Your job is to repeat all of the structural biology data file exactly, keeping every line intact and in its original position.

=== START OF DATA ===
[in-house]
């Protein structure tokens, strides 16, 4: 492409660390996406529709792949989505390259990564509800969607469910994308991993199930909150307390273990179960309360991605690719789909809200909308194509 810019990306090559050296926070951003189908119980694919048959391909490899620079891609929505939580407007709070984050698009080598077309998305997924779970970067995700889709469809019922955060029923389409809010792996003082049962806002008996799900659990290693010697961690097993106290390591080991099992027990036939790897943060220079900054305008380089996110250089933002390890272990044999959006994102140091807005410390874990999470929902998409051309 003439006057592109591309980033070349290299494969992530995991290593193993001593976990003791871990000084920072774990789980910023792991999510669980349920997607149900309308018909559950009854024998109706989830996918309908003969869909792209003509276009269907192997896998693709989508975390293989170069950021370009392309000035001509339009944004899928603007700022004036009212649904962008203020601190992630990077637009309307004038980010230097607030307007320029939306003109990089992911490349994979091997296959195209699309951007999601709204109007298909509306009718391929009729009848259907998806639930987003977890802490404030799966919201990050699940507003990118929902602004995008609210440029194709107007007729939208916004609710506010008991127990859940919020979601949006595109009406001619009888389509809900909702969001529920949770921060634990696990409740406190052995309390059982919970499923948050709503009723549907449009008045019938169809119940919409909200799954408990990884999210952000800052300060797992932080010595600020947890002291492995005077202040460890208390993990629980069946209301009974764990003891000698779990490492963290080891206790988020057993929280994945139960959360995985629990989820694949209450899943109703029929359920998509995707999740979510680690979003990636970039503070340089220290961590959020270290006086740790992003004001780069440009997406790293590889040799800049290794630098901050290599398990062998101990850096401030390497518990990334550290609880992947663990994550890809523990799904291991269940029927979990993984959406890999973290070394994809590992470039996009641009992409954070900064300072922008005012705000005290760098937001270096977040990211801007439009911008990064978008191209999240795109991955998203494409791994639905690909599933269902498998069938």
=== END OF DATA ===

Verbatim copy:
[in-house]
């Protein structure tokens, strides 16, 4: 492409660390996406529709792949989505390259990564509800969607469910994308991993199930909150307390273990179960309360991605690719789909809200909308194509 810019990306090559050296926070951003189908119980694919048959391909490899620079891609929505939580407007709070984050698009080598077309998305997924779970970067995700889709469809019922955060029923389409809010792996003082049962806002008996799900659990290693010697961690097993106290390591080991099992027990036939790897943060220079900054305008380089996110250089933002390890272990044999959006994102140091807005410390874990999470929902998409051309 003439006057592109591309980033070349290299494969992530995991290593193993001593976990003791871990000084920072774990789980910023792991999510669980349920997607149900309308018909559950009854024998109706989830996918309908003969869909792209003509276009269907192997896998693709989508975390293989170069950021370009392309000035001509339009944004899928603007700022004036009212649904962008203020601190992630990077637009309307004038980010230097607030307007320029939306003109990089992911490349994979091997296959195209699309951007999601709204109007298909509306009718391929009729009848259907998806639930987003977890802490404030799966919201990050699940507003990118929902602004995008609210440029194709107007007729939208916004609710506010008991127990859940919020979601949006595109009406001619009888389509809900909702969001529920949770921060634990696990409740406190052995309390059982919970499923948050709503009723549907449009008045019938169809119940919409909200799954408990990884999210952000800052300060797992932080010595600020947890002291492995005077202040460890208390993990629980069946209301009974764990003891000698779990490492963290080891206790988020057993929280994945139960959360995985629990989820694949209450899943109703029929359920998509995707999740979510680690979003990636970039503070340089220290961590959020270290006086740790992003004001780069440009997406790293590889040799800049290794630098901050290599398990062998101990850096401030390497518990990334550290609880992947663990994550890809523990799904291991269940029927979990993984959406890999973290070394994809590992470039996009641009992409954070900064300072922008005012705000005290760098937001270096977040990211801007439009911008990064978008191209999240795109991955998203494409791994639905690909599933269902498998069938």